- The Washington Times - Tuesday, January 9, 2007

Key Republicans yesterday said President Bush’s education reform law, which is up for renewal this year, should be changed to give states more control over funding and results, arguing that the federal government remains far too involved in local classrooms.

Exactly five years after signing the No Child Left Behind Act, Mr. Bush met with a separate group of lawmakers, including Senate education panel chairman Edward M. Kennedy, to ask them to renew the law, one of Mr. Bush’s signature domestic accomplishments.

But across town, Republican Sens. Jim DeMint of South Carolina and John Cornyn of Texas teamed up with the conservative Heritage Foundation to offer a proposal that would let states opt out of many of the federal education funding formulas and instead use the money to best fit their own classroom needs.

“You can’t have quality development with a top-down approach,” Mr. DeMint said. “It’s time to change the way we’re thinking about this because it’s not working.”

Mr. Cornyn agreed that the best option at this point is “moving decision-making power out of Washington and closer to parents and teachers.”

Their idea — which they’ll fight to include in the law’s renewal — would keep high standards in place but let states choose to enter a five-year performance agreement with the federal government in exchange for less regulation and more flexibility in how they would use federal dollars and would track their progress. A similar idea was included in Mr. Bush’s original NCLB proposal but was watered down by the time the bill became law, according to Heritage.

Mr. Bush and administration officials yesterday praised the bipartisan law, which requires states to test third- to eighth-graders annually and once in grades 10 to 12, with the goal of ensuring that all students can read and do math at grade level by 2014. States had to set paths to meet that goal and track the progress of their schools. Consistently failing schools must offer students public-school choice and tutoring services.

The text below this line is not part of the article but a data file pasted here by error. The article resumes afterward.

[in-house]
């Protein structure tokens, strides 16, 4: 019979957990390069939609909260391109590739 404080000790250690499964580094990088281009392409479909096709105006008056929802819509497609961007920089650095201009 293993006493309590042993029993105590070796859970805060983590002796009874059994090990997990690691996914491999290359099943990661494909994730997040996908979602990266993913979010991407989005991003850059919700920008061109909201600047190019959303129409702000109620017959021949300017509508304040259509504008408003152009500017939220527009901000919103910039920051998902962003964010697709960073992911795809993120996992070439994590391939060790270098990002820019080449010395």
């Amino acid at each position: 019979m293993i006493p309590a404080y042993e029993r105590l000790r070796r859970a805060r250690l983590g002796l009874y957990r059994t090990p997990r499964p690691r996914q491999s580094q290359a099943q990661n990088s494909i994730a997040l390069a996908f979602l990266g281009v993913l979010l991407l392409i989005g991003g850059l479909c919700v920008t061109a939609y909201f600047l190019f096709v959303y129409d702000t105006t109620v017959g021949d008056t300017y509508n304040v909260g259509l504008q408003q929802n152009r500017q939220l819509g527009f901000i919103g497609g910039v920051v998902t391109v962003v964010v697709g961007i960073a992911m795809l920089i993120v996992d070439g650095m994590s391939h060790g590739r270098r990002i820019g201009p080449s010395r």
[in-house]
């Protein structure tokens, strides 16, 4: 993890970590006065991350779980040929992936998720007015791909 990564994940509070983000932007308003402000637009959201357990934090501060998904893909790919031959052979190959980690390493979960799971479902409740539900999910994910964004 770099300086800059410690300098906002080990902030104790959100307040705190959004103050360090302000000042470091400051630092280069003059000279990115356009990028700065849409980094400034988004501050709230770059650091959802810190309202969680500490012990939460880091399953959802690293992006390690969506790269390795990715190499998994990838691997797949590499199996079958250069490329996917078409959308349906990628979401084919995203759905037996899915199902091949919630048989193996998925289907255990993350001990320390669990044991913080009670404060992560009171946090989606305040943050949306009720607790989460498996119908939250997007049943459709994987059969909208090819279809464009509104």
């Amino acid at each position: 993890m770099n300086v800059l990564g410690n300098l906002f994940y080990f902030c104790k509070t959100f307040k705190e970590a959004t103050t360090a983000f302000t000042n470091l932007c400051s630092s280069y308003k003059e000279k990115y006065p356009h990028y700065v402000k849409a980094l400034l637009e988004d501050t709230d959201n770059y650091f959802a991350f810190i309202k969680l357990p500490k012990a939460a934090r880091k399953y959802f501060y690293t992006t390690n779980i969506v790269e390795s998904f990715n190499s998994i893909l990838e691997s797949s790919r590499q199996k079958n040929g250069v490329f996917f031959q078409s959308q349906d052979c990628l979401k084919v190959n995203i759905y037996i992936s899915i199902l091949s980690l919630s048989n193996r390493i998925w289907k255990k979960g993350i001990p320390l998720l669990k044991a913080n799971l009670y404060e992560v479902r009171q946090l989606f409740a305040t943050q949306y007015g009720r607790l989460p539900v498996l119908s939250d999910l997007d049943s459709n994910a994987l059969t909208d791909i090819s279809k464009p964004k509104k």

New standards were also set for teachers’ ability.

“I think it’s made an enormous difference,” the president said, after meeting with Mr. Kennedy, House education panel chairman George Miller of California, and the panels’ top Republicans, Sen. Michael B. Enzi of Wyoming and Rep. Howard P. “Buck” McKeon of California.

Mr. Bush said he was “confident” that the group can work together to address some of the major concerns about the law without weakening it.

“We have learned some things over the last five years, but we know we’re on the right track,” said Education Secretary Margaret Spellings, who also attended, along with first lady Laura Bush.

The four lawmakers all expressed hope that they could reauthorize the act, with some changes, and Mr. Enzi said there could be “quick progress.”

Democrats said they asked Mr. Bush to increase funding for the bill, insisting that states need more help to meet requirements. Federal education funding has jumped about $7 billion in the past five years under the law, but Democrats have long complained that it’s still about $40 billion short of levels set out in the original law.

“It’s an issue of priority — of budgetary priority,” Mr. Kennedy said yesterday.

“It will make the reauthorization process far more difficult if it’s not there,” Mr. Miller said.

Helping limited-English-speaking students and ensuring that more students in failing schools access the tutoring and school-choice options are among other issues being discussed, Mrs. Spellings said.

Conservatives likely will resist a further spike in education funding. But many conservatives on Capitol Hill are also “spooked” at the prospect of Mr. Bush cutting a deal with Democrats to expand the NCLB fully into high school, a House Republican aide said.

“If they do it the way they did the first one, then we’re looking at a massive new entitlement,” the aide said.

Mr. Bush included a proposal in his budget last year that expanded the annual testing to high school.

The White House praised the NCLB law yesterday, noting that all states now have accountability and testing plans in place, the number of highly qualified teachers has increased and 9-year-olds are scoring better than ever on reading and math.

Still, there has been relatively low participation in the tutoring and school-choice options offered under the law for students in consistently failing schools.

Mr. DeMint said schools are “squawking” that the law is too onerous. He said schools are focused so intently on meeting its requirements that they’re not trying creative solutions for education.

“This will require results … but it won’t be so focused on process,” Mr. Cornyn said of their proposal.

White House spokesman Chad Colby said the administration would wait to see details of the DeMint-Cornyn proposal.

“We’re all for allowing states and districts to have flexibility as long as they adhere to the core principles of NCLB though. We can’t get away from those core principles or reduce accountability in any way,” he added.

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